Ford’s whole plan is another set of loops. First, Dolores re-enacted, alone, the journey she went on with Billy 30 years ago. Ford also recreated the events Arnold put in motion before the park opened, with just a few very important changes. He dug up the buried town, brought back the Wyatt plot, and the reveries. But the big change he’s made is in his speech: “And the killing is done by choice.” He doesn’t play music for Dolores; he leaves her the gun she used in the first massacre and her old blue dress, and he leaves her to figure out what the voice in her head is. She’s always heard it as a conversation between herself and Arnold, with Arnold asking if she’s figured out “whose voice I wanted you to hear?”
The easy answer is “mine.” It’s been incredibly frustrating to see Dolores fail to do what Arnold had hoped: stop hearing instructions as a voice of “god” and as herself. The show visualizes her understanding of that by transforming her conversations with Arnold into a conversation with herself, but there’s another complicating factor: she’s not just eliminating the bicameral mind of “herself” and “Arnold.” She’s fully merging Dolores with Wyatt. So it’s not as obvious a manipulation as Arnold’s phonograph, but it’s still programming from that time that makes her a fanatic that walks up to Ford and blows him away.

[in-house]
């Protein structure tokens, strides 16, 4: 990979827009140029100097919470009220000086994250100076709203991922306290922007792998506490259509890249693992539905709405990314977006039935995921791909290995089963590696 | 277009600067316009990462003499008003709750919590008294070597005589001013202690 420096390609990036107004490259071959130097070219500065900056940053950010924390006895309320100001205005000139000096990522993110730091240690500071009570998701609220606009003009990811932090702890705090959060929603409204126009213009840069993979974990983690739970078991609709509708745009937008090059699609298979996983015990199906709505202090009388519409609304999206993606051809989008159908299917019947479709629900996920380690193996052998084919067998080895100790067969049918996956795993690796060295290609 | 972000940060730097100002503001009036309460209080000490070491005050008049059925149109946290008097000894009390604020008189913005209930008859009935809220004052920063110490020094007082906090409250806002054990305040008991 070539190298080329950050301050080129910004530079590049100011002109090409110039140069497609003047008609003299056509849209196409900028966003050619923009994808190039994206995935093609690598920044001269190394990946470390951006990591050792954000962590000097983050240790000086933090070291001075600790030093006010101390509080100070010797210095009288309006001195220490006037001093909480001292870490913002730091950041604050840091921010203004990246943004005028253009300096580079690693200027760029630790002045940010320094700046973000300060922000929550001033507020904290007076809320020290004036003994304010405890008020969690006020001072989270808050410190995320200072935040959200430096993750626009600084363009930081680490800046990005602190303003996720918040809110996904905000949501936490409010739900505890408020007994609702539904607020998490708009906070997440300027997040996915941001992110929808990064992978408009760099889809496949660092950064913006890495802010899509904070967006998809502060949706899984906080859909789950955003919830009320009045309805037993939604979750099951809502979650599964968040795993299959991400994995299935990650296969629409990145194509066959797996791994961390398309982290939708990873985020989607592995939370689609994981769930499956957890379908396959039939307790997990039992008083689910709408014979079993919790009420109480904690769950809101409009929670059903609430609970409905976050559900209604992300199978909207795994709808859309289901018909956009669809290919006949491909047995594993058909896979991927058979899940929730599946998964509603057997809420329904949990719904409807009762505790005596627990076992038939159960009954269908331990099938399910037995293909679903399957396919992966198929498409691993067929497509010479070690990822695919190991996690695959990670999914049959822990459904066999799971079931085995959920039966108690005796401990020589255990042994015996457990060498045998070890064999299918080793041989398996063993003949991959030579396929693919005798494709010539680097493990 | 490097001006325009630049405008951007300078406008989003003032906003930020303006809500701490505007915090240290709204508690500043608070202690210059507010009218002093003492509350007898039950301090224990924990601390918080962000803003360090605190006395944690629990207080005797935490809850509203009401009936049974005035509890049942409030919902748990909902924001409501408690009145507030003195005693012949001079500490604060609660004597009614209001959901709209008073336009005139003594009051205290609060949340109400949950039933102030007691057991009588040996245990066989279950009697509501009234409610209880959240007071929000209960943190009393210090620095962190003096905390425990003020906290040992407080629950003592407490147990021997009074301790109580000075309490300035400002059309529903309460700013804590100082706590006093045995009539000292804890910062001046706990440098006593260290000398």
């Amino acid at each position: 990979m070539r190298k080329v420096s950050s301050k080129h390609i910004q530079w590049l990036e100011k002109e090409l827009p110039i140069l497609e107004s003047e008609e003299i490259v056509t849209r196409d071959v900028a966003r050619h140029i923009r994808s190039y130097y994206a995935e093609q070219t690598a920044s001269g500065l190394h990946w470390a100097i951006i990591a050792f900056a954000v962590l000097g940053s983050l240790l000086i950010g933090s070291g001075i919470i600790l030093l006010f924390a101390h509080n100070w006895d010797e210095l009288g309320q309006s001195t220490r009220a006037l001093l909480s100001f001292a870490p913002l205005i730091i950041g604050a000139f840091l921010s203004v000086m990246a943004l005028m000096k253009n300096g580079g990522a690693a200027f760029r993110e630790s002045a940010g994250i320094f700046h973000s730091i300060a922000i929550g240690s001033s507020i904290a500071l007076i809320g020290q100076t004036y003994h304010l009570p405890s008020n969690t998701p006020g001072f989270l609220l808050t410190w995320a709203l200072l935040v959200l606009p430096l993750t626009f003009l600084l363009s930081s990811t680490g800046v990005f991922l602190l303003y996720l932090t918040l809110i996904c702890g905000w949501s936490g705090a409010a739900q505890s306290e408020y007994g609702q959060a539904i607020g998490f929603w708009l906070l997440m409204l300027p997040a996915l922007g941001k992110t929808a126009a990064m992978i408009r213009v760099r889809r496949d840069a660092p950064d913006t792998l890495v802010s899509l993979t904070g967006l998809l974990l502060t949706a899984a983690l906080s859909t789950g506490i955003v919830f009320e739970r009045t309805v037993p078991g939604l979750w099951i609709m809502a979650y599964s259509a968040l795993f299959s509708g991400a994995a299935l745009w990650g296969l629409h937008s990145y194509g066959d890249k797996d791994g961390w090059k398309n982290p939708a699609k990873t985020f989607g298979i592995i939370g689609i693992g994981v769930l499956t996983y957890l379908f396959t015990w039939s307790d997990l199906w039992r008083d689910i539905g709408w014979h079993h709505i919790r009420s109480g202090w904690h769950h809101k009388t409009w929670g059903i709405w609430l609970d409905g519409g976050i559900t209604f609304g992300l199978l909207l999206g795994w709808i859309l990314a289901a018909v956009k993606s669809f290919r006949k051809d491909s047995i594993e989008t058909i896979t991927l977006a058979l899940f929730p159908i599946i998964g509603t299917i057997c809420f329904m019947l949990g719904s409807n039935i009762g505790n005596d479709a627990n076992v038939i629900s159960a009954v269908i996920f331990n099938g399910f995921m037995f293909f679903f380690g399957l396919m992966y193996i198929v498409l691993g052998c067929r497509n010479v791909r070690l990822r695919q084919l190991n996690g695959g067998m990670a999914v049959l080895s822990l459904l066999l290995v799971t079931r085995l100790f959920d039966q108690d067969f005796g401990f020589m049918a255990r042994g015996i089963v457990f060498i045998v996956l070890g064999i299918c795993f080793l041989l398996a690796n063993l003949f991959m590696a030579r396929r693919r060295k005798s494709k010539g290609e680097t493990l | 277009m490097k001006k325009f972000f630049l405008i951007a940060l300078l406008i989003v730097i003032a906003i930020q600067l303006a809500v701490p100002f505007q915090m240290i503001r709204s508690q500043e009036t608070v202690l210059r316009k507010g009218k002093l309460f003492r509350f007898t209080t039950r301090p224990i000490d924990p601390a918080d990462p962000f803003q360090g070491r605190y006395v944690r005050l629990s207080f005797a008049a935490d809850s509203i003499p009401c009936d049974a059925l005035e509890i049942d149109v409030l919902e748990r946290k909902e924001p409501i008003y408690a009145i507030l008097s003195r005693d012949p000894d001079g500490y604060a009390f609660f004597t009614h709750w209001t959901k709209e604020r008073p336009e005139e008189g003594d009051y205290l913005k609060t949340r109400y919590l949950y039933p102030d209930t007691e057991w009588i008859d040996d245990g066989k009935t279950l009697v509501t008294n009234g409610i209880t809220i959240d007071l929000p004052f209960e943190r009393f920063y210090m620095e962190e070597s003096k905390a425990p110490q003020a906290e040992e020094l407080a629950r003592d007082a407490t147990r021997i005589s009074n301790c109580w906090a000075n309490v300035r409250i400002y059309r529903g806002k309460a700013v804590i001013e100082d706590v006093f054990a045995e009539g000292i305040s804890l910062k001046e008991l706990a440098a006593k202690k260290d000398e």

And she’s not alone. All the hosts stuck in cold storage have come back to surround the Delos contingent and open fire.
The problem with Dolores, and Billy, has been that they’ve been the characters caught in a loop that we’ve seen explicitly played out twice. Bernard’s and Maeve’s were only hinted at, but Dolores has been switching between timelines over and over. She had the least “growth” as a character, up until the finale. It was suitably epic last night, but it didn’t seem to be going much of anywhere for a lot of the middle of the season. Watching the fallout of her actions here makes me actually look forward to seeing Dolores in season two. (By the way, if you want to know more about psychological theory and how it might affect the way things might shake out I recommend learning more about bicameralism, starting here and here.)